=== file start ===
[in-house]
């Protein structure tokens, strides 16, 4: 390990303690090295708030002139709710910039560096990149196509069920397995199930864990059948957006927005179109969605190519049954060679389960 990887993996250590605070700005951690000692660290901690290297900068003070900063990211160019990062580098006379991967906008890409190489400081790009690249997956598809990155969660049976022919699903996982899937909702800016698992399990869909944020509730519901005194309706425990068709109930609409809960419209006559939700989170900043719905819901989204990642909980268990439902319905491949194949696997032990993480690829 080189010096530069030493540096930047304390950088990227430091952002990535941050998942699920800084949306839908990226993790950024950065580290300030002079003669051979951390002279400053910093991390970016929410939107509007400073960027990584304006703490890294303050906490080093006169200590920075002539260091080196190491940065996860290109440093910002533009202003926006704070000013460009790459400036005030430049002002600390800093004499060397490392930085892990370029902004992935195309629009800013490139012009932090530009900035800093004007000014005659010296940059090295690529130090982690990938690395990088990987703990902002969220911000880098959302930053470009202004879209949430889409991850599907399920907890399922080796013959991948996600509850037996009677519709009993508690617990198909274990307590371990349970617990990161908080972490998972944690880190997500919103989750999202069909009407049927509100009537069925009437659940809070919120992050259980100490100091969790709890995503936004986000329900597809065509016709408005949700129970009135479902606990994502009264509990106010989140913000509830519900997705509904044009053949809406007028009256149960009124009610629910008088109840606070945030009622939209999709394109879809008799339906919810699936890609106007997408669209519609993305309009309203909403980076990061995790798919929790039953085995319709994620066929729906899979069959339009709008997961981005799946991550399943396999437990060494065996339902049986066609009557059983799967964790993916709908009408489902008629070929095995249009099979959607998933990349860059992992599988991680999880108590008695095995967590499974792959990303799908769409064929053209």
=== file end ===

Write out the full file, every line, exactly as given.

[in-house]
């Protein structure tokens, strides 16, 4: 390990303690090295708030002139709710910039560096990149196509069920397995199930864990059948957006927005179109969605190519049954060679389960 990887993996250590605070700005951690000692660290901690290297900068003070900063990211160019990062580098006379991967906008890409190489400081790009690249997956598809990155969660049976022919699903996982899937909702800016698992399990869909944020509730519901005194309706425990068709109930609409809960419209006559939700989170900043719905819901989204990642909980268990439902319905491949194949696997032990993480690829 080189010096530069030493540096930047304390950088990227430091952002990535941050998942699920800084949306839908990226993790950024950065580290300030002079003669051979951390002279400053910093991390970016929410939107509007400073960027990584304006703490890294303050906490080093006169200590920075002539260091080196190491940065996860290109440093910002533009202003926006704070000013460009790459400036005030430049002002600390800093004499060397490392930085892990370029902004992935195309629009800013490139012009932090530009900035800093004007000014005659010296940059090295690529130090982690990938690395990088990987703990902002969220911000880098959302930053470009202004879209949430889409991850599907399920907890399922080796013959991948996600509850037996009677519709009993508690617990198909274990307590371990349970617990990161908080972490998972944690880190997500919103989750999202069909009407049927509100009537069925009437659940809070919120992050259980100490100091969790709890995503936004986000329900597809065509016709408005949700129970009135479902606990994502009264509990106010989140913000509830519900997705509904044009053949809406007028009256149960009124009610629910008088109840606070945030009622939209999709394109879809008799339906919810699936890609106007997408669209519609993305309009309203909403980076990061995790798919929790039953085995319709994620066929729906899979069959339009709008997961981005799946991550399943396999437990060494065996339902049986066609009557059983799967964790993916709908009408489902008629070929095995249009099979959607998933990349860059992992599988991680999880108590008695095995967590499974792959990303799908769409064929053209």